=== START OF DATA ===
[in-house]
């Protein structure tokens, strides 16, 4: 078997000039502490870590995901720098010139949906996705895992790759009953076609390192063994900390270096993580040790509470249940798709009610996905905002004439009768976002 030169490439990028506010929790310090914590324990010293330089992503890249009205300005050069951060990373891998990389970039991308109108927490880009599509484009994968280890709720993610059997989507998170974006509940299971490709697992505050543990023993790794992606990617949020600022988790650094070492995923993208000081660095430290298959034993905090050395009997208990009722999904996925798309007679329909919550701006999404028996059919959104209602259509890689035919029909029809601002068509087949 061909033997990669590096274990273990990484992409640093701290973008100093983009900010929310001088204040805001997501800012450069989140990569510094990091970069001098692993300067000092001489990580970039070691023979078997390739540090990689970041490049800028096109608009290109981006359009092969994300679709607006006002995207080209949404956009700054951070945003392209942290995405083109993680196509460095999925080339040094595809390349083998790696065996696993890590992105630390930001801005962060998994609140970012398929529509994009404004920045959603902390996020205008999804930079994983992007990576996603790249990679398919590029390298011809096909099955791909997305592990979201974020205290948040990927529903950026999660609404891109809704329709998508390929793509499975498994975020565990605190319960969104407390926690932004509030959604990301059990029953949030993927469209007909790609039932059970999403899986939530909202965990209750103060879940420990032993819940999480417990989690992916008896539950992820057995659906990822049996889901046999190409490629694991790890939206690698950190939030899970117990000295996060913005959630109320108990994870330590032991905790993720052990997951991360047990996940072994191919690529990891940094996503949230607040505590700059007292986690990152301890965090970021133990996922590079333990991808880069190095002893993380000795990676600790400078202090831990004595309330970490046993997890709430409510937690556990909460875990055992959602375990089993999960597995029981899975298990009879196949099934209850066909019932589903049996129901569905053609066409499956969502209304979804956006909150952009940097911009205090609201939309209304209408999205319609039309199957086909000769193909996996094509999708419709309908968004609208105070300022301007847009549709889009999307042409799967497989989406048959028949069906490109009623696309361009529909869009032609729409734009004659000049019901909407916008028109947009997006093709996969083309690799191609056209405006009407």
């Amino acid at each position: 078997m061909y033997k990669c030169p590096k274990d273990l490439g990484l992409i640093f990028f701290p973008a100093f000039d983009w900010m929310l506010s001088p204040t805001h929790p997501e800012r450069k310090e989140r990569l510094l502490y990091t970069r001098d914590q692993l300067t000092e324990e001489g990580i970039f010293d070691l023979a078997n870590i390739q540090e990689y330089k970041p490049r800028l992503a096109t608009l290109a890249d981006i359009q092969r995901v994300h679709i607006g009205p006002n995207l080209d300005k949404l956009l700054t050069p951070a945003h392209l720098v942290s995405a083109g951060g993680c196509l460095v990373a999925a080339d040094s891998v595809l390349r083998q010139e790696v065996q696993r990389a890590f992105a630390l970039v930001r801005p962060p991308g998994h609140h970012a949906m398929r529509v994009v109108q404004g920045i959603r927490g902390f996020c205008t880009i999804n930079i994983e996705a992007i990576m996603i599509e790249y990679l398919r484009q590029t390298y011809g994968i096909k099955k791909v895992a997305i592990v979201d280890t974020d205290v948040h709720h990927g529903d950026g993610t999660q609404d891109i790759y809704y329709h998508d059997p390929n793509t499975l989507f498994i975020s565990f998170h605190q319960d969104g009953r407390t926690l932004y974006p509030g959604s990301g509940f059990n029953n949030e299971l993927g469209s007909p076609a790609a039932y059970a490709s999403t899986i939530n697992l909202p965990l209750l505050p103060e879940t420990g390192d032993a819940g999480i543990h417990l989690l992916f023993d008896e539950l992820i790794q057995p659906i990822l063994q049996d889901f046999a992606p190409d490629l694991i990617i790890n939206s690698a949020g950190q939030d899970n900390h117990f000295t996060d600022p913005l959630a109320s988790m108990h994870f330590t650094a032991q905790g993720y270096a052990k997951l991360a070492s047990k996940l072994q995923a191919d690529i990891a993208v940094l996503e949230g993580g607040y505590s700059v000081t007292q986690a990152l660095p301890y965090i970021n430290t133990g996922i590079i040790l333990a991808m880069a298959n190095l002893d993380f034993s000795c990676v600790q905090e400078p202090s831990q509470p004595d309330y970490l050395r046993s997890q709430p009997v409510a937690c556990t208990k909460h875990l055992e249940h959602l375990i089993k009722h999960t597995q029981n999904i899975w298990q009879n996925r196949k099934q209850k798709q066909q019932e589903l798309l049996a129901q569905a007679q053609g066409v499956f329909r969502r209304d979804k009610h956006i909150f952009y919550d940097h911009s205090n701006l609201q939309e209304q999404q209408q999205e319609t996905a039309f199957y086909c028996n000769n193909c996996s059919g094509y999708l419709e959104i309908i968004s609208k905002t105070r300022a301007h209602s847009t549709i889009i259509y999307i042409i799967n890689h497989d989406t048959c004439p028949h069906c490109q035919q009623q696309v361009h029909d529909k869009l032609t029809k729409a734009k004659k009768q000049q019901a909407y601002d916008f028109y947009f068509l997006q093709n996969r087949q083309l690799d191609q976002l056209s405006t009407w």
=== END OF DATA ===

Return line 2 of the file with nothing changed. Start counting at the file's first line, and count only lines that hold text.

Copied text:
């Protein structure tokens, strides 16, 4: 078997000039502490870590995901720098010139949906996705895992790759009953076609390192063994900390270096993580040790509470249940798709009610996905905002004439009768976002 030169490439990028506010929790310090914590324990010293330089992503890249009205300005050069951060990373891998990389970039991308109108927490880009599509484009994968280890709720993610059997989507998170974006509940299971490709697992505050543990023993790794992606990617949020600022988790650094070492995923993208000081660095430290298959034993905090050395009997208990009722999904996925798309007679329909919550701006999404028996059919959104209602259509890689035919029909029809601002068509087949 061909033997990669590096274990273990990484992409640093701290973008100093983009900010929310001088204040805001997501800012450069989140990569510094990091970069001098692993300067000092001489990580970039070691023979078997390739540090990689970041490049800028096109608009290109981006359009092969994300679709607006006002995207080209949404956009700054951070945003392209942290995405083109993680196509460095999925080339040094595809390349083998790696065996696993890590992105630390930001801005962060998994609140970012398929529509994009404004920045959603902390996020205008999804930079994983992007990576996603790249990679398919590029390298011809096909099955791909997305592990979201974020205290948040990927529903950026999660609404891109809704329709998508390929793509499975498994975020565990605190319960969104407390926690932004509030959604990301059990029953949030993927469209007909790609039932059970999403899986939530909202965990209750103060879940420990032993819940999480417990989690992916008896539950992820057995659906990822049996889901046999190409490629694991790890939206690698950190939030899970117990000295996060913005959630109320108990994870330590032991905790993720052990997951991360047990996940072994191919690529990891940094996503949230607040505590700059007292986690990152301890965090970021133990996922590079333990991808880069190095002893993380000795990676600790400078202090831990004595309330970490046993997890709430409510937690556990909460875990055992959602375990089993999960597995029981899975298990009879196949099934209850066909019932589903049996129901569905053609066409499956969502209304979804956006909150952009940097911009205090609201939309209304209408999205319609039309199957086909000769193909996996094509999708419709309908968004609208105070300022301007847009549709889009999307042409799967497989989406048959028949069906490109009623696309361009529909869009032609729409734009004659000049019901909407916008028109947009997006093709996969083309690799191609056209405006009407």